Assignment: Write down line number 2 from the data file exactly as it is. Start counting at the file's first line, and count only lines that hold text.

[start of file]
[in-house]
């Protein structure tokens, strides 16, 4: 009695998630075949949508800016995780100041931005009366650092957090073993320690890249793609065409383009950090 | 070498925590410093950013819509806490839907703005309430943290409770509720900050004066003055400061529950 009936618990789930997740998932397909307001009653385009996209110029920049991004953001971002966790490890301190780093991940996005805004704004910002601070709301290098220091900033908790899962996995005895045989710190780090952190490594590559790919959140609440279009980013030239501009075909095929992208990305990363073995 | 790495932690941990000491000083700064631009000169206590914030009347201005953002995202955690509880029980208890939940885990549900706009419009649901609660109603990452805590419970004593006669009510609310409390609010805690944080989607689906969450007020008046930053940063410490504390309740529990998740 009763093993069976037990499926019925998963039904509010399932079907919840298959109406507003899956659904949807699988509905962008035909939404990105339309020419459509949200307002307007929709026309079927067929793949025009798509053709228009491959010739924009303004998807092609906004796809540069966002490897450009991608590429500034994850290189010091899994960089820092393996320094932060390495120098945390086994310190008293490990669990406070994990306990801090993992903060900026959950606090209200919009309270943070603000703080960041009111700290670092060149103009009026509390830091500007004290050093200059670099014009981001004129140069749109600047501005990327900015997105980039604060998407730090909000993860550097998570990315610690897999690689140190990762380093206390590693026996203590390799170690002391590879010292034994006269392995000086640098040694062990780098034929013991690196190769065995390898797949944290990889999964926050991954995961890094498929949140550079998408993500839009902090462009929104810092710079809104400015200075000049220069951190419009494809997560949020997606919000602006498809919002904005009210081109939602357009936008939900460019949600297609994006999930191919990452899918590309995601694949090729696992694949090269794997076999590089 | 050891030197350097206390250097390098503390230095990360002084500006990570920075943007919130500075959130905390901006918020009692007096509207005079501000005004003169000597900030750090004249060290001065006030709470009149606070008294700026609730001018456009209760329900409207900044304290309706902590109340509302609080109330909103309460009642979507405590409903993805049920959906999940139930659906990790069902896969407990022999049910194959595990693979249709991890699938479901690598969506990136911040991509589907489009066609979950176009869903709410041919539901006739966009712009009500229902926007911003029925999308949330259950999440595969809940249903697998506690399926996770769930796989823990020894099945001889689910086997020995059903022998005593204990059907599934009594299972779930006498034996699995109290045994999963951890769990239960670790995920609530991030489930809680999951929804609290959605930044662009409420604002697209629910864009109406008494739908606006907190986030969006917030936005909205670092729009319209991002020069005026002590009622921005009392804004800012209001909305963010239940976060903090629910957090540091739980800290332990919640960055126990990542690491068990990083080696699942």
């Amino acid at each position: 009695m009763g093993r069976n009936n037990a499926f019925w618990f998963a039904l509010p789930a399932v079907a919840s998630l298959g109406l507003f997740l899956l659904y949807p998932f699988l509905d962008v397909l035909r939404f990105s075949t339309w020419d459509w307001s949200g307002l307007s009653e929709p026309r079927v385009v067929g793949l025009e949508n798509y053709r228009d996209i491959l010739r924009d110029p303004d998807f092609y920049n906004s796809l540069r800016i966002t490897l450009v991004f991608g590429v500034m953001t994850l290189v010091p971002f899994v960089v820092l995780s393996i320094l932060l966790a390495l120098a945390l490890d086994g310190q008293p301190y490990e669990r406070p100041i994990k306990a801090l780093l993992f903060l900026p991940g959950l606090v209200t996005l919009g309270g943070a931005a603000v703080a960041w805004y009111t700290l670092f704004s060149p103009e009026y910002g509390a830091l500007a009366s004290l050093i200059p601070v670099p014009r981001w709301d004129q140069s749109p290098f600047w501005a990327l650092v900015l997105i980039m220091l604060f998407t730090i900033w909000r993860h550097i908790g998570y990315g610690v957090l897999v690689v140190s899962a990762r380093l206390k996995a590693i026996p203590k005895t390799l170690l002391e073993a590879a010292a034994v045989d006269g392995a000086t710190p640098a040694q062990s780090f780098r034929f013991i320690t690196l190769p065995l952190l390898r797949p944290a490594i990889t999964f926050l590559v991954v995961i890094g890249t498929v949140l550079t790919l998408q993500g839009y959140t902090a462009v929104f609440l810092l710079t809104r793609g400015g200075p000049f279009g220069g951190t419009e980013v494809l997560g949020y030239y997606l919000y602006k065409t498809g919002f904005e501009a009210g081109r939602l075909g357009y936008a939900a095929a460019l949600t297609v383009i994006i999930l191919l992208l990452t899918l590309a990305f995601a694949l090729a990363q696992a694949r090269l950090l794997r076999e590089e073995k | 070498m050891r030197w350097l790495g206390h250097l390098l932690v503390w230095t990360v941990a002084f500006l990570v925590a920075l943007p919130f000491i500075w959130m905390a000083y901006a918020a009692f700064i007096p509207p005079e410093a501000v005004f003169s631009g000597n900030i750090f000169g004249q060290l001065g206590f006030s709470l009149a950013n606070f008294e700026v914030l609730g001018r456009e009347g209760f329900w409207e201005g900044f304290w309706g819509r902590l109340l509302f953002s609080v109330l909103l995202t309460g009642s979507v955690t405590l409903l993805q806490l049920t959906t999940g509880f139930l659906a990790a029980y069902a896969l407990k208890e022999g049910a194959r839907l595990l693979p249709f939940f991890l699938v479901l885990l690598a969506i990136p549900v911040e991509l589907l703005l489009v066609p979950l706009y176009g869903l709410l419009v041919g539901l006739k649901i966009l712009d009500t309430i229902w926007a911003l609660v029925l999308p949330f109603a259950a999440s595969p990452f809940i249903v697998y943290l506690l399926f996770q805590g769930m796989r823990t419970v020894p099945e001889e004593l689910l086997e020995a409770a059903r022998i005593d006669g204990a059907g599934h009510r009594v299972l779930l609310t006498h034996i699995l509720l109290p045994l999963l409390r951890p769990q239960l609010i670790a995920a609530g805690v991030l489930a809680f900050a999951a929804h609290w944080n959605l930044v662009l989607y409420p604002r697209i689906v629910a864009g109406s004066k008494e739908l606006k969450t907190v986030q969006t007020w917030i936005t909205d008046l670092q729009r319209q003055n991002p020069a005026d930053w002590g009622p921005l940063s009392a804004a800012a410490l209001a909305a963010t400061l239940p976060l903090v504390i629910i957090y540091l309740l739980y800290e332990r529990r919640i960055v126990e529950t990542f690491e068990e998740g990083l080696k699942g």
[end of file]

């Protein structure tokens, strides 16, 4: 009695998630075949949508800016995780100041931005009366650092957090073993320690890249793609065409383009950090 | 070498925590410093950013819509806490839907703005309430943290409770509720900050004066003055400061529950 009936618990789930997740998932397909307001009653385009996209110029920049991004953001971002966790490890301190780093991940996005805004704004910002601070709301290098220091900033908790899962996995005895045989710190780090952190490594590559790919959140609440279009980013030239501009075909095929992208990305990363073995 | 790495932690941990000491000083700064631009000169206590914030009347201005953002995202955690509880029980208890939940885990549900706009419009649901609660109603990452805590419970004593006669009510609310409390609010805690944080989607689906969450007020008046930053940063410490504390309740529990998740 009763093993069976037990499926019925998963039904509010399932079907919840298959109406507003899956659904949807699988509905962008035909939404990105339309020419459509949200307002307007929709026309079927067929793949025009798509053709228009491959010739924009303004998807092609906004796809540069966002490897450009991608590429500034994850290189010091899994960089820092393996320094932060390495120098945390086994310190008293490990669990406070994990306990801090993992903060900026959950606090209200919009309270943070603000703080960041009111700290670092060149103009009026509390830091500007004290050093200059670099014009981001004129140069749109600047501005990327900015997105980039604060998407730090909000993860550097998570990315610690897999690689140190990762380093206390590693026996203590390799170690002391590879010292034994006269392995000086640098040694062990780098034929013991690196190769065995390898797949944290990889999964926050991954995961890094498929949140550079998408993500839009902090462009929104810092710079809104400015200075000049220069951190419009494809997560949020997606919000602006498809919002904005009210081109939602357009936008939900460019949600297609994006999930191919990452899918590309995601694949090729696992694949090269794997076999590089 | 050891030197350097206390250097390098503390230095990360002084500006990570920075943007919130500075959130905390901006918020009692007096509207005079501000005004003169000597900030750090004249060290001065006030709470009149606070008294700026609730001018456009209760329900409207900044304290309706902590109340509302609080109330909103309460009642979507405590409903993805049920959906999940139930659906990790069902896969407990022999049910194959595990693979249709991890699938479901690598969506990136911040991509589907489009066609979950176009869903709410041919539901006739966009712009009500229902926007911003029925999308949330259950999440595969809940249903697998506690399926996770769930796989823990020894099945001889689910086997020995059903022998005593204990059907599934009594299972779930006498034996699995109290045994999963951890769990239960670790995920609530991030489930809680999951929804609290959605930044662009409420604002697209629910864009109406008494739908606006907190986030969006917030936005909205670092729009319209991002020069005026002590009622921005009392804004800012209001909305963010239940976060903090629910957090540091739980800290332990919640960055126990990542690491068990990083080696699942």